Example: Suppose you are a singing bass player (imagine that!). You put your mic into Input 1 and choose a vocal mic preset there, and then you put your instrument into Input 2 and choose a bass guitar preset there. Now you boost the treble on your vocal channel and notice that your voice gets brighter and has stronger sibilants. Next you boost the treble on your instrument and notice that you get more snap and harmonics. The frequency ranges boosted by the two treble controls are different and are appropriate to the ranges of the instruments designated by the presets. Automagically, no secret menu tweaking, no user serviceable parts inside. You don't have to ask for it, you just get it, every time.
How about that?
And for the techno-geeks:
We optimize not only the frequencies but also the exact shape of the tone controls. There is fairly large possible set of control shapes (notches and peaks with different widths, shelves with different steepness, spectral tilts, etc.) and we (or to be more precise Mike-Z and Cliff) have spend countless hours experimenting to find the best fit for each instrument.
The T1 supports individual zEQ settings for each preset. Although most acoustic guitar presets use the same zEQ, every now and then we find a particular model zEQ that works better with a different zEQ and we incorporate that into the specific preset for that model. Again, that's an example of "the more we know about your instrument, the better we can help you making it sound good".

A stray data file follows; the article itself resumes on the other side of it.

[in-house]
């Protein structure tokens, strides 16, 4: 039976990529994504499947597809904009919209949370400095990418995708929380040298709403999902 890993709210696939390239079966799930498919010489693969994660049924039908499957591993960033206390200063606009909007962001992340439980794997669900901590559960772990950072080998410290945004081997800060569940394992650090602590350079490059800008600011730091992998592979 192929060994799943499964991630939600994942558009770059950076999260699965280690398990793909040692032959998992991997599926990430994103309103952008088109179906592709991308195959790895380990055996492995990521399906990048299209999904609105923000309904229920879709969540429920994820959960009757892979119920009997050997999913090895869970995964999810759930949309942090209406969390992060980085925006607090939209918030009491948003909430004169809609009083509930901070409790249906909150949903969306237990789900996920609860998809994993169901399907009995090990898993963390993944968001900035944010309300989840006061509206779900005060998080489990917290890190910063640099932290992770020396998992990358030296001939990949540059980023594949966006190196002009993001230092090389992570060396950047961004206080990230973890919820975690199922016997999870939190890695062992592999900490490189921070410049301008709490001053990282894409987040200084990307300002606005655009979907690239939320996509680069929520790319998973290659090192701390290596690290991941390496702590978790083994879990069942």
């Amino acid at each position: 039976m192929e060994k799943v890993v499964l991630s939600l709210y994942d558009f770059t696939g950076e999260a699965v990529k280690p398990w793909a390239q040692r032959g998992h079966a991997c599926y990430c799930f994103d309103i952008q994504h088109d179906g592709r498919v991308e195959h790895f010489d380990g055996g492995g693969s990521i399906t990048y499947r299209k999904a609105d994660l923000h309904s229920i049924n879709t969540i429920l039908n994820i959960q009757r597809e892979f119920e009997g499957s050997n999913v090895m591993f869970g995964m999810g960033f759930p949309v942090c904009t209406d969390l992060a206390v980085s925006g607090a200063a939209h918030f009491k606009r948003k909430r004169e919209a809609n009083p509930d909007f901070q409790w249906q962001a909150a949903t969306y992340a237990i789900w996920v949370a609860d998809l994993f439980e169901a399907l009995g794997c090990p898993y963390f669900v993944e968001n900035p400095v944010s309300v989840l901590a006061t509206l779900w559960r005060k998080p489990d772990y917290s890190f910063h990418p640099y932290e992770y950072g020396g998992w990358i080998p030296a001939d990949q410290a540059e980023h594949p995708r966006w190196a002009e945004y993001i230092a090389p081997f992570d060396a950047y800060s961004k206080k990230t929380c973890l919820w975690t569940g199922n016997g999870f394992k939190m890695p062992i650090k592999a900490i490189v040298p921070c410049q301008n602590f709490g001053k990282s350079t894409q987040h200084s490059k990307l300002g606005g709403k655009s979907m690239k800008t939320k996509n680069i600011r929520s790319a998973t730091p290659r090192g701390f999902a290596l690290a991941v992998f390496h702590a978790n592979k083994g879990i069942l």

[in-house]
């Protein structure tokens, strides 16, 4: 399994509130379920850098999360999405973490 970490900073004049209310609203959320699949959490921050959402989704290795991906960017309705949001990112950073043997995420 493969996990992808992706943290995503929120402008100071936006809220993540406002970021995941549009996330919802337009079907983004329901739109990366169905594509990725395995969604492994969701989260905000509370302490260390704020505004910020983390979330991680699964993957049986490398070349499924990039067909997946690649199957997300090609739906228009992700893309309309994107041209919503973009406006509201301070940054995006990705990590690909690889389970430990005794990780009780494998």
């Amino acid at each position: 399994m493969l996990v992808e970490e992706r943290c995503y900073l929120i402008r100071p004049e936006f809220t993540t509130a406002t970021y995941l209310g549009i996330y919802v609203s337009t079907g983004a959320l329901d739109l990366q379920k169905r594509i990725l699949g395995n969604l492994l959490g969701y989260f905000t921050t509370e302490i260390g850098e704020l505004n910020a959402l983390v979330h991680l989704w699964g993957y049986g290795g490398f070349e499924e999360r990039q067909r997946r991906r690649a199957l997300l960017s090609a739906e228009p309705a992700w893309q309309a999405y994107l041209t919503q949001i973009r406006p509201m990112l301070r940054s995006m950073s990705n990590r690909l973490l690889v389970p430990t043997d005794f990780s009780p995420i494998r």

Hope that helps
There's a preset in the T1 ToneMatch Audio Engine that is 'Flat' like 00, but has the zEQ controls for the bass - so you have the benefits of the BassPOD and zEQ.
This is true for every instrument category as well. There is a 'Flat' preset with that categories most common zEQ controls.
In response to a post from a message board post from Dan Cornett
- I recognize that the zEQ may be the same for all the Preset within one category at the present time, but I could envision some categories in the future which might warrant different zEQ ranges for the specific Preset within the category (e.g.: Double-Reeds category, with several oboe, English horn, bassoon, and contrabassoon presets for different kinds of pickups and/or mics -- or, think perhaps of a Saxophone category ... the zEQ for a bari-sax ought not be the same as for a soprano sax). — Dan Cornett
- This is one of the fascinating and non-intuitive things we found while working on zEQ. Before we tried it, it seemed obvious to us as it does to you - wouldn't the zEQ for a male vocal would be different than for a female vocal? Or bari sax different from soprano?
- But when Mike and Cliff listened to vocals and instrument families, they found that the frequencies that were useful to adjust within each category were very close: For example, the Highs that affect female voices also generally affect male voices usefully. Having the same ranges to adjust work really, really well to modify tone across the vocal mic family. Mike and Cliff tested this with a wide range of singers.